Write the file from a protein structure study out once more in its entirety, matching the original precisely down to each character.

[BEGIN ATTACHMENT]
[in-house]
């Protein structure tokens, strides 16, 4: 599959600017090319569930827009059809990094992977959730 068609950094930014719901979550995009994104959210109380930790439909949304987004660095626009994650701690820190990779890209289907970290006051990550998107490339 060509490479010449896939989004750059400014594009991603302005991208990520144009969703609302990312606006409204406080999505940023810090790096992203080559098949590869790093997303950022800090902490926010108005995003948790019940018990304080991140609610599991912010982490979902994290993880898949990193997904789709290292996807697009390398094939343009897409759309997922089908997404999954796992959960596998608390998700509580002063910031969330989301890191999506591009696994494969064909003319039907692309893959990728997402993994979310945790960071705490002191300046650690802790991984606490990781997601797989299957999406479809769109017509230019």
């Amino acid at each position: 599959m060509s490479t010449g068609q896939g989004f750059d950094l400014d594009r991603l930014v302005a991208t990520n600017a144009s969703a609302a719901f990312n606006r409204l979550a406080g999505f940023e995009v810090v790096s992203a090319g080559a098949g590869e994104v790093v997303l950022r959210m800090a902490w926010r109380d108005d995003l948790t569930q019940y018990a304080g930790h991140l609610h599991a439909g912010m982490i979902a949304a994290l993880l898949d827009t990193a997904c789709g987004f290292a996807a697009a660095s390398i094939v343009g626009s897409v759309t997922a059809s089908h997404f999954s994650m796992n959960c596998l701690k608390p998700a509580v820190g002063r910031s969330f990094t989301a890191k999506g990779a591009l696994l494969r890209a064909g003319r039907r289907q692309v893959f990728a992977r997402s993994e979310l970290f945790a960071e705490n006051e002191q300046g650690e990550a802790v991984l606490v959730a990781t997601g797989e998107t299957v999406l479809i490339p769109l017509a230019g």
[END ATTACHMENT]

[in-house]
């Protein structure tokens, strides 16, 4: 599959600017090319569930827009059809990094992977959730 068609950094930014719901979550995009994104959210109380930790439909949304987004660095626009994650701690820190990779890209289907970290006051990550998107490339 060509490479010449896939989004750059400014594009991603302005991208990520144009969703609302990312606006409204406080999505940023810090790096992203080559098949590869790093997303950022800090902490926010108005995003948790019940018990304080991140609610599991912010982490979902994290993880898949990193997904789709290292996807697009390398094939343009897409759309997922089908997404999954796992959960596998608390998700509580002063910031969330989301890191999506591009696994494969064909003319039907692309893959990728997402993994979310945790960071705490002191300046650690802790991984606490990781997601797989299957999406479809769109017509230019």
């Amino acid at each position: 599959m060509s490479t010449g068609q896939g989004f750059d950094l400014d594009r991603l930014v302005a991208t990520n600017a144009s969703a609302a719901f990312n606006r409204l979550a406080g999505f940023e995009v810090v790096s992203a090319g080559a098949g590869e994104v790093v997303l950022r959210m800090a902490w926010r109380d108005d995003l948790t569930q019940y018990a304080g930790h991140l609610h599991a439909g912010m982490i979902a949304a994290l993880l898949d827009t990193a997904c789709g987004f290292a996807a697009a660095s390398i094939v343009g626009s897409v759309t997922a059809s089908h997404f999954s994650m796992n959960c596998l701690k608390p998700a509580v820190g002063r910031s969330f990094t989301a890191k999506g990779a591009l696994l494969r890209a064909g003319r039907r289907q692309v893959f990728a992977r997402s993994e979310l970290f945790a960071e705490n006051e002191q300046g650690e990550a802790v991984l606490v959730a990781t997601g797989e998107t299957v999406l479809i490339p769109l017509a230019g």